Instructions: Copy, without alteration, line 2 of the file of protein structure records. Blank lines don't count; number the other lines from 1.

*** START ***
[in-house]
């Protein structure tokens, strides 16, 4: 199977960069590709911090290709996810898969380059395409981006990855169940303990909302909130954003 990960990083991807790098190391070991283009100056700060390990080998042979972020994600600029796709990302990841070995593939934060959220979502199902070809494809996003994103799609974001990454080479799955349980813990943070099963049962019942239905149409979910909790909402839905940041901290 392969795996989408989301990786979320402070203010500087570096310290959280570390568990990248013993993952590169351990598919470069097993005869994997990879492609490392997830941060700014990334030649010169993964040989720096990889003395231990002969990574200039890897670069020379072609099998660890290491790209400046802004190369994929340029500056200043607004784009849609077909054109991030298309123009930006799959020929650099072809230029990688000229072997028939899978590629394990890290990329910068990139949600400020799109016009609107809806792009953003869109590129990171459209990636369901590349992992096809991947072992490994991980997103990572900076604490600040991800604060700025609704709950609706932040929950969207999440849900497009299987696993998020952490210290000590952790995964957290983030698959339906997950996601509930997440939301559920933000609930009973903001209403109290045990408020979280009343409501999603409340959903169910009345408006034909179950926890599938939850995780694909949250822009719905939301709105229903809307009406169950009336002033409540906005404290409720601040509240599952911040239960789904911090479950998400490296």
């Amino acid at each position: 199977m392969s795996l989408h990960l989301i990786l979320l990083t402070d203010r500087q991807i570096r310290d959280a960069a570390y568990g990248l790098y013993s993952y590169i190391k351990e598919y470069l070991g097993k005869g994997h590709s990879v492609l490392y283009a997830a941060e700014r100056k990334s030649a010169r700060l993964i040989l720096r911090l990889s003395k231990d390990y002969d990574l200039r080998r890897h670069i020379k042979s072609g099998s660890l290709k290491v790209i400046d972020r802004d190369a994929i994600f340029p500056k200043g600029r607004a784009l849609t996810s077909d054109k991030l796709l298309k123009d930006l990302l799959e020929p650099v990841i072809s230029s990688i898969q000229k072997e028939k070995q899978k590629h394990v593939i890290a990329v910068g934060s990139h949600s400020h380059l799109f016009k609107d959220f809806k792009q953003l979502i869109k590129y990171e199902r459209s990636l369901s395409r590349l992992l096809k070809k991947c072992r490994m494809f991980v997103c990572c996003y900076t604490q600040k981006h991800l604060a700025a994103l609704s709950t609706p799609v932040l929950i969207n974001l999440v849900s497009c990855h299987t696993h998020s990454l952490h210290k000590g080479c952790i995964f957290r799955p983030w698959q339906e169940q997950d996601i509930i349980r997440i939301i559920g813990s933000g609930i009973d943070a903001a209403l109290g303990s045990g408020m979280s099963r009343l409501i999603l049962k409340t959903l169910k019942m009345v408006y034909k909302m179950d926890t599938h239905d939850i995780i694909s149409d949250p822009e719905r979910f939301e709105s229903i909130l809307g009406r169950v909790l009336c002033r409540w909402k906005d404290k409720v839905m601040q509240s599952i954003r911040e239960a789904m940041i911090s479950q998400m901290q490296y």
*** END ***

């Protein structure tokens, strides 16, 4: 199977960069590709911090290709996810898969380059395409981006990855169940303990909302909130954003 990960990083991807790098190391070991283009100056700060390990080998042979972020994600600029796709990302990841070995593939934060959220979502199902070809494809996003994103799609974001990454080479799955349980813990943070099963049962019942239905149409979910909790909402839905940041901290 392969795996989408989301990786979320402070203010500087570096310290959280570390568990990248013993993952590169351990598919470069097993005869994997990879492609490392997830941060700014990334030649010169993964040989720096990889003395231990002969990574200039890897670069020379072609099998660890290491790209400046802004190369994929340029500056200043607004784009849609077909054109991030298309123009930006799959020929650099072809230029990688000229072997028939899978590629394990890290990329910068990139949600400020799109016009609107809806792009953003869109590129990171459209990636369901590349992992096809991947072992490994991980997103990572900076604490600040991800604060700025609704709950609706932040929950969207999440849900497009299987696993998020952490210290000590952790995964957290983030698959339906997950996601509930997440939301559920933000609930009973903001209403109290045990408020979280009343409501999603409340959903169910009345408006034909179950926890599938939850995780694909949250822009719905939301709105229903809307009406169950009336002033409540906005404290409720601040509240599952911040239960789904911090479950998400490296």